The Green Corn Rebellion

The Green Corn Rebellion

Oklahoma is, today, noted very much for its Conservative tradition. And that’s fair. But the State also has quite a radical tradition. With a high number of poor and working class citizens, radicalism can come pretty easily. My grandparents were tenant farmers (for most of their working life) and had a radical touch in them that flared up sometimes. Take, for instance, the Green Corn Rebellion.

Back in August 1917 the United States was newly at war with Germany. The federal government instituted a draft that many in Oklahoma thought disproportionately targeted the poor. The tenant farmers of Seminole County (that’s just east of Oklahoma City), a rather significant number of which were Socialists, decided the draft, and the economy, was rigged and rebelled against the draft. They actually made something of an alliance with the local black and American Indian community to form the Working Class Union. It was radical, it was Socialist, and it didn’t like the way things were going in Oklahoma. On 2 August a group of farmers attacked the local sheriff and the “Green Corn Rebellion” was on. It lasted all of two days. The farmers were stopped by a local group and a handful of people were killed and others arrested.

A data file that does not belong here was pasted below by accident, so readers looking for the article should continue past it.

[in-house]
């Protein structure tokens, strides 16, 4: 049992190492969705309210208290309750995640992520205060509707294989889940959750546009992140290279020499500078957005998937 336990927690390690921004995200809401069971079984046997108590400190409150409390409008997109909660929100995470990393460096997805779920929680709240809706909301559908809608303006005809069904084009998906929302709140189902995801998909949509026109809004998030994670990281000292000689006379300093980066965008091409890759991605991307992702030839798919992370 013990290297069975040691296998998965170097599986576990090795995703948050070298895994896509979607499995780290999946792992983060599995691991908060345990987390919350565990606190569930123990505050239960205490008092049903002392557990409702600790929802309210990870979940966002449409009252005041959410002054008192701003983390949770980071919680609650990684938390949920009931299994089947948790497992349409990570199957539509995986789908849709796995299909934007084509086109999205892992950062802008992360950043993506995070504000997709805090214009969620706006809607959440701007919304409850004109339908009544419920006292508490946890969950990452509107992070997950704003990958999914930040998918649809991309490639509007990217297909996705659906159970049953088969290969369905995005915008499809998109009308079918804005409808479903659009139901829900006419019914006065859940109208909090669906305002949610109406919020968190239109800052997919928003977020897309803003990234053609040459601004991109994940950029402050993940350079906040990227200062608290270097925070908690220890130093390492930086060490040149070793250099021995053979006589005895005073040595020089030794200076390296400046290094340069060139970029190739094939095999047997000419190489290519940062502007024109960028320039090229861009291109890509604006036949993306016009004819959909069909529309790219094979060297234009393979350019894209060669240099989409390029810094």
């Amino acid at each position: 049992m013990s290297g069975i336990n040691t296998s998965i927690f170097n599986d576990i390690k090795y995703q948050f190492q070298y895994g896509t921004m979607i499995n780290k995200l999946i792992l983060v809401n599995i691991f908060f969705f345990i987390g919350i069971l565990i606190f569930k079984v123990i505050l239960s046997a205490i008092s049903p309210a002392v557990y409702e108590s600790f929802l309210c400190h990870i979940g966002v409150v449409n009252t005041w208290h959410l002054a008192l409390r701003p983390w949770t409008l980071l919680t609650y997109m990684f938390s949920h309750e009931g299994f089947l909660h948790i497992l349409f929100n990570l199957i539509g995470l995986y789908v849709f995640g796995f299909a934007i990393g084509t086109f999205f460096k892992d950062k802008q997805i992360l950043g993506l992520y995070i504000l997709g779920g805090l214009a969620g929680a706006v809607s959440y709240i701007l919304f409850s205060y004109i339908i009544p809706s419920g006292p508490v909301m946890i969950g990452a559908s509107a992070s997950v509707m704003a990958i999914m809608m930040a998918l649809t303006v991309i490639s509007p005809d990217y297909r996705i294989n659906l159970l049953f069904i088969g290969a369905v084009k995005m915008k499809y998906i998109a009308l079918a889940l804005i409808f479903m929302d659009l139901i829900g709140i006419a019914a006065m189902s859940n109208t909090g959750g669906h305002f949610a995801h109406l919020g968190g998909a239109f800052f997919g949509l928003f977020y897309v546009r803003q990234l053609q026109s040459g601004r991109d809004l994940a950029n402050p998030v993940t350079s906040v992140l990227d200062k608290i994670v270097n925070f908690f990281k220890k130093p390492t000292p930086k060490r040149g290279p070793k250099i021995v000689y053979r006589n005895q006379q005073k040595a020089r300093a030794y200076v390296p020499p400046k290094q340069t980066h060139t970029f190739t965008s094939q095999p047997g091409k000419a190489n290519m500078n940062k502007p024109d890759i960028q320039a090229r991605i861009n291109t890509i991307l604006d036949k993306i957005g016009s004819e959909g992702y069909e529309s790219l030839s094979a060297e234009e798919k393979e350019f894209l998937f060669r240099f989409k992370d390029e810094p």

My grandparents were living in northeast Oklahoma. They’d been married three years and when word got to them about the “Rebellion” they decided to help the union men. My grandmother packed some food, my grandfather hitched up a farm wagon, and they started off. Along the way they went by several other farms, found a number of like-minded tenants and something of a procession started to Seminole County. My grandfather liked to say they had twenty wagons on the road (my grandmother said it was more like 10) when word got to them that the rebellion was crushed and heading on southwest was useless.